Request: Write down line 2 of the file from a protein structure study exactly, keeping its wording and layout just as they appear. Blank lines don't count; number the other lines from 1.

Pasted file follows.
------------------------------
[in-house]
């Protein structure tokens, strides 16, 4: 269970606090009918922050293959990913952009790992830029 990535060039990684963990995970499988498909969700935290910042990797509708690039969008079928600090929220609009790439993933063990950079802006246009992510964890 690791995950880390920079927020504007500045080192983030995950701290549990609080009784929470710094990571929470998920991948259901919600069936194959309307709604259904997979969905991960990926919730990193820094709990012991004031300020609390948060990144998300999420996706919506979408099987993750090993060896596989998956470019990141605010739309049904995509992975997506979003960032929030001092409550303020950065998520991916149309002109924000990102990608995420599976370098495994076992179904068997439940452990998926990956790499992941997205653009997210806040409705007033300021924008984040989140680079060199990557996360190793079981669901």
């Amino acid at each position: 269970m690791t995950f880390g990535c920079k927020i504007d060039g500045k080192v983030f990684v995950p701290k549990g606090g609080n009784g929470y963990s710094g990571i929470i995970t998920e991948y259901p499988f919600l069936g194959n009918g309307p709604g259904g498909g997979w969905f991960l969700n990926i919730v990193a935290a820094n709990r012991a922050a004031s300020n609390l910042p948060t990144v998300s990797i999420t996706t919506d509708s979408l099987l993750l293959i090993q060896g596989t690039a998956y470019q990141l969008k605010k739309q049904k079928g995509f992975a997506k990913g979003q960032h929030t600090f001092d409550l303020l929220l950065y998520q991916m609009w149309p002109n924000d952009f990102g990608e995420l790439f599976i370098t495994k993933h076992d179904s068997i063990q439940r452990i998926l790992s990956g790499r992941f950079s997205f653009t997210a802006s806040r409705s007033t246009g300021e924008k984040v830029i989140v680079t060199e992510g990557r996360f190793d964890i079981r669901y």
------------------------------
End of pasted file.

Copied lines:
């Protein structure tokens, strides 16, 4: 269970606090009918922050293959990913952009790992830029 990535060039990684963990995970499988498909969700935290910042990797509708690039969008079928600090929220609009790439993933063990950079802006246009992510964890 690791995950880390920079927020504007500045080192983030995950701290549990609080009784929470710094990571929470998920991948259901919600069936194959309307709604259904997979969905991960990926919730990193820094709990012991004031300020609390948060990144998300999420996706919506979408099987993750090993060896596989998956470019990141605010739309049904995509992975997506979003960032929030001092409550303020950065998520991916149309002109924000990102990608995420599976370098495994076992179904068997439940452990998926990956790499992941997205653009997210806040409705007033300021924008984040989140680079060199990557996360190793079981669901």